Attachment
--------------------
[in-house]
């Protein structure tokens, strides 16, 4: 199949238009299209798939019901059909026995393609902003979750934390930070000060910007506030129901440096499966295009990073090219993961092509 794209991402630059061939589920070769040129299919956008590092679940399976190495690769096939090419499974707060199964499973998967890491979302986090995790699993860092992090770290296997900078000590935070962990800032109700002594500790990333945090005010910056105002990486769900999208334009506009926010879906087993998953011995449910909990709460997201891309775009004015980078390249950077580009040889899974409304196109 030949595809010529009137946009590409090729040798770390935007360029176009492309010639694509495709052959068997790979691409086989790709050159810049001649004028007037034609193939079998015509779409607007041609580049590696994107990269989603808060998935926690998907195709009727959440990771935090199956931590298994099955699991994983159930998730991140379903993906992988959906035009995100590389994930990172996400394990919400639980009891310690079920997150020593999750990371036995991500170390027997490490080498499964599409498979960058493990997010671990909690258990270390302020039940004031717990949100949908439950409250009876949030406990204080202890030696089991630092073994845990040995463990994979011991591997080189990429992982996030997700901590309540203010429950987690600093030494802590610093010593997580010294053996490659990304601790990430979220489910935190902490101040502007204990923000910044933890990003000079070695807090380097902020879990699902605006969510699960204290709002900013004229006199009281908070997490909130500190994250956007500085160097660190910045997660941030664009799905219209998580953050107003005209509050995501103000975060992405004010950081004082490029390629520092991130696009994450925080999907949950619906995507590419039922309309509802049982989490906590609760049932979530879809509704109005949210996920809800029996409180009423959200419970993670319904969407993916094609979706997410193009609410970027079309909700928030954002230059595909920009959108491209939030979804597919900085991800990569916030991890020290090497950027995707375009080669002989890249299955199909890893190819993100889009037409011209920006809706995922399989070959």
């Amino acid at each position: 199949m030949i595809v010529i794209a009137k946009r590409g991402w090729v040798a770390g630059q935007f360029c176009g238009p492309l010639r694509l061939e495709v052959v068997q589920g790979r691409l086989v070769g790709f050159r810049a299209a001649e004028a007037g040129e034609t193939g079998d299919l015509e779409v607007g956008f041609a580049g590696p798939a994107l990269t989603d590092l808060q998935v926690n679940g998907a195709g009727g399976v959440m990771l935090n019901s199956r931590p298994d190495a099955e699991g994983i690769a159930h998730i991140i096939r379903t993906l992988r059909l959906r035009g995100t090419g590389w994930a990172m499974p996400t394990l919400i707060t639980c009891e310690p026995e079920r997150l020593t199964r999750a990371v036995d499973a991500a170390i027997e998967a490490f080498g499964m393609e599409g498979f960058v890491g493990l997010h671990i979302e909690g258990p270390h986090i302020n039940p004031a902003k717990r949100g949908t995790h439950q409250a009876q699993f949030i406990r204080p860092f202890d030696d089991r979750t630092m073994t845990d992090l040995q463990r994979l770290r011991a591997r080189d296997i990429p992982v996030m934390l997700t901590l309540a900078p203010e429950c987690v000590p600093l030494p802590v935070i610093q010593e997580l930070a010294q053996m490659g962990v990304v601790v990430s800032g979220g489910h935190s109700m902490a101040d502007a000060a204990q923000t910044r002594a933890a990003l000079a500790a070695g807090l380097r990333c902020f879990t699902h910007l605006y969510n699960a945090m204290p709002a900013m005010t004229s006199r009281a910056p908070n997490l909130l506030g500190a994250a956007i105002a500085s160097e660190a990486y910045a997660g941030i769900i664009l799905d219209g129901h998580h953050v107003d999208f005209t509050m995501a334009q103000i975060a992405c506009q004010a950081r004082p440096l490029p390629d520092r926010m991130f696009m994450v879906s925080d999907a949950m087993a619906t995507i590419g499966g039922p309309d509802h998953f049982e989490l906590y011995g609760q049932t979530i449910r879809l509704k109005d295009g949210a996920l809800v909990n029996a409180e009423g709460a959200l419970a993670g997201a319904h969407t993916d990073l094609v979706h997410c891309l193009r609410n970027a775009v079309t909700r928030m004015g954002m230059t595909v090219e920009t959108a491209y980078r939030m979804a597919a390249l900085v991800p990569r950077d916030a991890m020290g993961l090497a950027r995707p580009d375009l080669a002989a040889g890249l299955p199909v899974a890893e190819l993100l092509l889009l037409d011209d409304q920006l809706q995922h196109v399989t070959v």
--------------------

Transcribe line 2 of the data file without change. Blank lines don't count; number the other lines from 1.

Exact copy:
């Protein structure tokens, strides 16, 4: 199949238009299209798939019901059909026995393609902003979750934390930070000060910007506030129901440096499966295009990073090219993961092509 794209991402630059061939589920070769040129299919956008590092679940399976190495690769096939090419499974707060199964499973998967890491979302986090995790699993860092992090770290296997900078000590935070962990800032109700002594500790990333945090005010910056105002990486769900999208334009506009926010879906087993998953011995449910909990709460997201891309775009004015980078390249950077580009040889899974409304196109 030949595809010529009137946009590409090729040798770390935007360029176009492309010639694509495709052959068997790979691409086989790709050159810049001649004028007037034609193939079998015509779409607007041609580049590696994107990269989603808060998935926690998907195709009727959440990771935090199956931590298994099955699991994983159930998730991140379903993906992988959906035009995100590389994930990172996400394990919400639980009891310690079920997150020593999750990371036995991500170390027997490490080498499964599409498979960058493990997010671990909690258990270390302020039940004031717990949100949908439950409250009876949030406990204080202890030696089991630092073994845990040995463990994979011991591997080189990429992982996030997700901590309540203010429950987690600093030494802590610093010593997580010294053996490659990304601790990430979220489910935190902490101040502007204990923000910044933890990003000079070695807090380097902020879990699902605006969510699960204290709002900013004229006199009281908070997490909130500190994250956007500085160097660190910045997660941030664009799905219209998580953050107003005209509050995501103000975060992405004010950081004082490029390629520092991130696009994450925080999907949950619906995507590419039922309309509802049982989490906590609760049932979530879809509704109005949210996920809800029996409180009423959200419970993670319904969407993916094609979706997410193009609410970027079309909700928030954002230059595909920009959108491209939030979804597919900085991800990569916030991890020290090497950027995707375009080669002989890249299955199909890893190819993100889009037409011209920006809706995922399989070959």